Build stability, strength and flexibility with single leg deadlifts

Welcome to our weekly Move of the Week series. Every Monday, we’ll be sharing with you one of our favourite exercises – how to do them, what muscles they work and why they should be a regular part of your workout regime. This week: single leg deadlifts.

Deadlifts are already probably part of your workout routine, so why not challenge yourself with a single leg version? After all, variation is key to adaptation – your body needs new, challenging stimulus to keep getting stronger and growing muscle. 

 What is a single leg deadlift? 

The single-leg deadlift is the same hip-hinging movement you know and love from the traditional deadlift, only with an added challenge on your balance and core.Everyone should spend time working on unilateral movements like a single leg deadlift. 

The move is great because:

  • It works one side at a time: This means you can even out any imbalances as one leg won’t ‘take over’ the movement. 
  • It builds strength: Load up your single leg deadlift with dumbbells to really strengthen the hamstring.
  • It improve flexibility: The aim of the game is to lower as far to the floor as you can while maintaining good form – you’ll definitely feel a stretch through the back of your legs. 
  • It improves stability: You have to brace your core and focus on not twisting from side to side as one leg comes off the floor. 

What MUSCLES DO single leg deadlifts work?

A single leg deadlift will work into the posterior chain – that’s the muscles at the back of the body – as well as the core: 

  • Hamstrings 
  • Glutes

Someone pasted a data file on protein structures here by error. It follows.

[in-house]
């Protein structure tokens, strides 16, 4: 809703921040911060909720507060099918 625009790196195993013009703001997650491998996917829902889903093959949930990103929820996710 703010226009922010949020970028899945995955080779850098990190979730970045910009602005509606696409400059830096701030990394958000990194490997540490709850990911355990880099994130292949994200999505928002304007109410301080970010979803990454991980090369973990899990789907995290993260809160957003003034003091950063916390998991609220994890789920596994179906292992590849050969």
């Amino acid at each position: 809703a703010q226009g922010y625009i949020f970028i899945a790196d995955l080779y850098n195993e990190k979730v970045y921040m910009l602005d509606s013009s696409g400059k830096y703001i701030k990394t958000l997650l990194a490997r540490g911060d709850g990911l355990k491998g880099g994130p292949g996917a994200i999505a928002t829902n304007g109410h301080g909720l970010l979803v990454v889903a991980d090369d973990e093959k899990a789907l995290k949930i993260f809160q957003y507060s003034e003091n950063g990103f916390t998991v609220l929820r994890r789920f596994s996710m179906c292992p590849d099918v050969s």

• Abdominals 
  • Obliques 

HOW TO DO A single leg deadlift

  1.  Stand tall with your feet hip-width apart with a small bend in the knee. Lift up through the neck, keep a neutral spine and brace your core. 
  2. Place your hands behind your head, on your hips or take a dumbbell in one or both hands, depending on how advance you are. 
  3. Lift one leg off the floor. You can either lightly place your toes on the ground in line with your heel or allow it to hover behind you
  4. Start to hinge by pushing your hips behind you and letting your chest and stomach lean forwards. If you are lifting your leg, keep it strong and steady with the glute squeezed. Keep your body in a straight line from your head to your hips – don’t arch through your spine or roll through your shoulders. 
  5. Lower until you feel resistance in your standing hamstring, then pause at the bottom of the move for a second. 
  6.  Push through your standing heel to come back to the starting position. 

Keen to improve your form? Check out our How To library to see exactly how the experts do over 100 of the most common strength training exercises.

Image: Stylist

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